Tuesday, May 30, 2017

Flux and Mutability - 40 Years Ago

1977 may be the most eclectic year in rock history. The diversity of albums is unending. Debuts from new icons (My Aim is True, Television's Marquee Moon and Talking Heads '77), Two of Bowie's best from the Berlin trilogy (Low and Heroes), the Sex Pistols and the Clash, News of the World, The Stranger, Slowhand, Aja and Rumours - few years equal the incredible output of 1977; none the multiformity. I sometimes marvel at the concept of the dog as a single species. Really, a Chihuahua, a Komondor and a St. Bernard share similar DNA? The analogy fits 1977; the fact that Yes' Going For the One and the Sex Pistols' Never Mind the Bollocks emerged from the same year is a seeming anomaly, except the pairing is far from exclusive. No other year competes in this three ring free for all. Interestingly, many of us were listening to this great disparity simultaneously, switching effortlessly from Talking Heads to Animals. It was, though, the swansong of progressive rock (round 1), with many prog bands disassembling or decimating.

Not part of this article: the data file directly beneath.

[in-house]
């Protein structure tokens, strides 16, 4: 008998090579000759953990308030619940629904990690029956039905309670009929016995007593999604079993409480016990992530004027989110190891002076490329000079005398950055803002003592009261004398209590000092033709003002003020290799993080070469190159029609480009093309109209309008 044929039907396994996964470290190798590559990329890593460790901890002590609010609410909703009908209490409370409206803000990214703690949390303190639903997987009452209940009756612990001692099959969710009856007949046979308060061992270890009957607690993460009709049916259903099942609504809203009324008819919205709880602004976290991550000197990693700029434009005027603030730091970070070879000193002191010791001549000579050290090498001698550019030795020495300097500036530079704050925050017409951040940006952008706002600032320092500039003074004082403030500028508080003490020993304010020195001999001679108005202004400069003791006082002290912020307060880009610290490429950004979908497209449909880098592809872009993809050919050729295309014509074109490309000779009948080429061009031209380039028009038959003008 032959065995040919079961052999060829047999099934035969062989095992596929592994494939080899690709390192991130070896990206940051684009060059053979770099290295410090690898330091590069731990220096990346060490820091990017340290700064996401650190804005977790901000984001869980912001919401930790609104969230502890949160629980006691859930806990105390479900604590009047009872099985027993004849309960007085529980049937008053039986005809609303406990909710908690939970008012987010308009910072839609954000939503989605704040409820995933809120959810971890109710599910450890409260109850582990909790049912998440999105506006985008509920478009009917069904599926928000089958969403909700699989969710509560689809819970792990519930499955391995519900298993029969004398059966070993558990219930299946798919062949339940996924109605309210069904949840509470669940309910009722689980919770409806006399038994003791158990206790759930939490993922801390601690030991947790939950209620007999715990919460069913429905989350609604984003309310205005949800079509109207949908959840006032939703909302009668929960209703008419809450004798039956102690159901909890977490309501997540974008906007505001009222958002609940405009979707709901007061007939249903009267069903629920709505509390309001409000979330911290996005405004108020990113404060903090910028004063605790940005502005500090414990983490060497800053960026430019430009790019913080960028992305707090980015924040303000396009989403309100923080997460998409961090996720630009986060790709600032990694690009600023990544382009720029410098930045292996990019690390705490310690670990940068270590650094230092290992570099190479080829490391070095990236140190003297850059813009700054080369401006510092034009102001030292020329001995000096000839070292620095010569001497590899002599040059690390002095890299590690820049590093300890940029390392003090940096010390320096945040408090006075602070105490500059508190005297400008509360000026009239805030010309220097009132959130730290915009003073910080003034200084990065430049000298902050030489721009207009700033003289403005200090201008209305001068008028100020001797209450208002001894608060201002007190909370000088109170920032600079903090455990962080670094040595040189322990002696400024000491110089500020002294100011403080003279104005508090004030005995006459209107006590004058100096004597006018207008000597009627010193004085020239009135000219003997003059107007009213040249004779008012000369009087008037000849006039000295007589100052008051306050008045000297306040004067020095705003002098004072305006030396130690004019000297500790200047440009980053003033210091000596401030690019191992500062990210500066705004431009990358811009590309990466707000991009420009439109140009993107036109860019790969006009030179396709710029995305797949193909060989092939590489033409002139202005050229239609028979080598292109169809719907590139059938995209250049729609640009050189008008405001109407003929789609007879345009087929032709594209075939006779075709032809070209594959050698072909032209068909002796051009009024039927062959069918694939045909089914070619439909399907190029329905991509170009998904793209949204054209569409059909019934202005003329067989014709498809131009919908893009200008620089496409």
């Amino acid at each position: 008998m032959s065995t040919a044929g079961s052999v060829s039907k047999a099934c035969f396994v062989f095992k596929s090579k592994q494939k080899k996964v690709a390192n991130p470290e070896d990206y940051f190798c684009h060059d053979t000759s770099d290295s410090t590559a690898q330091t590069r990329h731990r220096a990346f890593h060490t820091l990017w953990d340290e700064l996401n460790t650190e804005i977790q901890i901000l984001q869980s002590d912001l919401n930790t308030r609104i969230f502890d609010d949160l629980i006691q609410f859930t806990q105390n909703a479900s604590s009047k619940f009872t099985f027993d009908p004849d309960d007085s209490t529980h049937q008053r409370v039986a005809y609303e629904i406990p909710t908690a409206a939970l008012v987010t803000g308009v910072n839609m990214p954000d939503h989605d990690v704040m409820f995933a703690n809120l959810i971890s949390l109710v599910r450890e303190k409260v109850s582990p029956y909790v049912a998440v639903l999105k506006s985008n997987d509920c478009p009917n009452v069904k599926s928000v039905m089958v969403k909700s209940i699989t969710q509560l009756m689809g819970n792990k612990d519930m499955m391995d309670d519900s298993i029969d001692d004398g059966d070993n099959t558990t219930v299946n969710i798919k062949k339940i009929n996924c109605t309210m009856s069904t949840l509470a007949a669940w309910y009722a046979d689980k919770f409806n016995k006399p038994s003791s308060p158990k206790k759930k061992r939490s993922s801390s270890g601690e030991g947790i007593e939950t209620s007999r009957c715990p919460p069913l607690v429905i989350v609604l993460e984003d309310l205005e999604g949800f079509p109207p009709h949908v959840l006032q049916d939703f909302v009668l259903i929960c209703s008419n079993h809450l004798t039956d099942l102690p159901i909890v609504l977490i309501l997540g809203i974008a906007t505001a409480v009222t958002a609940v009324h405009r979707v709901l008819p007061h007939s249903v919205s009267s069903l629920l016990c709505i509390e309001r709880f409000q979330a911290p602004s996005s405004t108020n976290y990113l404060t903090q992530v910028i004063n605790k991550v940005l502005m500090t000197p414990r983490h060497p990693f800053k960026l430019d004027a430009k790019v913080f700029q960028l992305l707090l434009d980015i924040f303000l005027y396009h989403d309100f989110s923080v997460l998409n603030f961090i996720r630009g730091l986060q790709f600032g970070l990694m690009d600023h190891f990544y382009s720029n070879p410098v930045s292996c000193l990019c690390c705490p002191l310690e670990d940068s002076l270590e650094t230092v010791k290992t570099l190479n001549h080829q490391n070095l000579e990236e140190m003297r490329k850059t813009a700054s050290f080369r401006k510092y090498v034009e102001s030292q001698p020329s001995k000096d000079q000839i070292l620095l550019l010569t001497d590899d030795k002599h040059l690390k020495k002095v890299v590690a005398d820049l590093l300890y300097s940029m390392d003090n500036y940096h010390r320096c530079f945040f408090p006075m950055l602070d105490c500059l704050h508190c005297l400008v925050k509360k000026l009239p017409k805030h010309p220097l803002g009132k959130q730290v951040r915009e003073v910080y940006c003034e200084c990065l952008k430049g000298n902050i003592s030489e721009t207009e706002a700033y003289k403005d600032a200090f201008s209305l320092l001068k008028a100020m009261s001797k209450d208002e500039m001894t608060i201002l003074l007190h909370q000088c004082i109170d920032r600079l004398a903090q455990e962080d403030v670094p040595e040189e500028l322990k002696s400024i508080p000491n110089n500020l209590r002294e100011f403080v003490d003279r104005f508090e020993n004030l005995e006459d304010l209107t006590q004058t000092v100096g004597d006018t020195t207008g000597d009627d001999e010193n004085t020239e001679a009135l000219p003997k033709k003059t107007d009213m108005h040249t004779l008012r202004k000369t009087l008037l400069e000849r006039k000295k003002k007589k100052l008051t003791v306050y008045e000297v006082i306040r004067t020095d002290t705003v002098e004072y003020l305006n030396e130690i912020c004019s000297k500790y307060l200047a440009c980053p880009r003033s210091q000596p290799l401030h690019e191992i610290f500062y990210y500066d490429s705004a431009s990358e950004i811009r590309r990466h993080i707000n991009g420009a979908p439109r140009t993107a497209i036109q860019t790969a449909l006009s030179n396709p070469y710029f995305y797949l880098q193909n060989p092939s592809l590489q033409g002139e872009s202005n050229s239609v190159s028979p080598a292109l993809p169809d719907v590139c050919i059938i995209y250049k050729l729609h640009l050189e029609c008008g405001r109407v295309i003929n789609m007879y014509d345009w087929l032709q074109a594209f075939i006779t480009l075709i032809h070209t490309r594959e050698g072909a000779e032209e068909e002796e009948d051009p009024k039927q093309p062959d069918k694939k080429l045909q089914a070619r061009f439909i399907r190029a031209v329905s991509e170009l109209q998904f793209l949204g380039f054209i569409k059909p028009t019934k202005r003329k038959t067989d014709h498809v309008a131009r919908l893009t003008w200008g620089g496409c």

Going for the One (AM6): Having spent the previous two years getting solo albums out of their system, the individual members of Yes were pressed with the task of being Yes again. First up was a move to Switzerland (for tax reasons) to record, and second, ironically, was to dump their Swiss keyboardist in favor of an old friend. Rick Wakeman had a successful solo career over the past three years, but was up to the call, bypassing a possible role in U.K. with Bill Bruford and John Wetton. Absent from the album were two other mates: Eddie Offord and Roger Dean. Yes self-produced the album and the cover sported skyscrapers (The ABC Entertainment Centers' Century City Alcoa Building) and a nude man's posterior, courtesy of Hipgnosis, yet as Steve Howe's slide guitar blasts open the album on "Going For The One," the changes are revealed as far from superficial. Anderson, in an act of minor literary justice, even pokes fun at his "cosmic mind." Yes is still larger than life, but one thing is definitely sure: they emerge from their sabbatical invigorated and up to task. "Turn of the Century" is the Pygmalion story, again featuring the versatile Howe on acoustic and twelve-string electric guitars, and Chris Squire's "Parallels" is one of the strongest tracks on an LP that remains underrated in the Yes canon. Jon Anderson's "Wonderous Stories" was the throwaway single, however, the bulk of the second side is taken up with the massive "Awaken." Yes may have learned a lesson or two from their previous releases, but Going For The One would not have been a Yes album without a "big" piece of music. "Awaken" clocks in at a mere fifteen minutes, but feels like a much longer trip. The band still managed to push all the right buttons: flashy keyboard intro, ripping guitar solo, ethereal middle section, quasi- spiritual concept, and big symphonic refrain. Although New Wave was in full swing at the time of the album's release, Britain maintained its appetite for Yes. The album rose to No. 1 on the British charts, and even scored a No. 8 in the US, where the band toured with Donovan in support. Nonetheless, it was with Going For the One that interest in Yes waned; by Tormato, no one would care.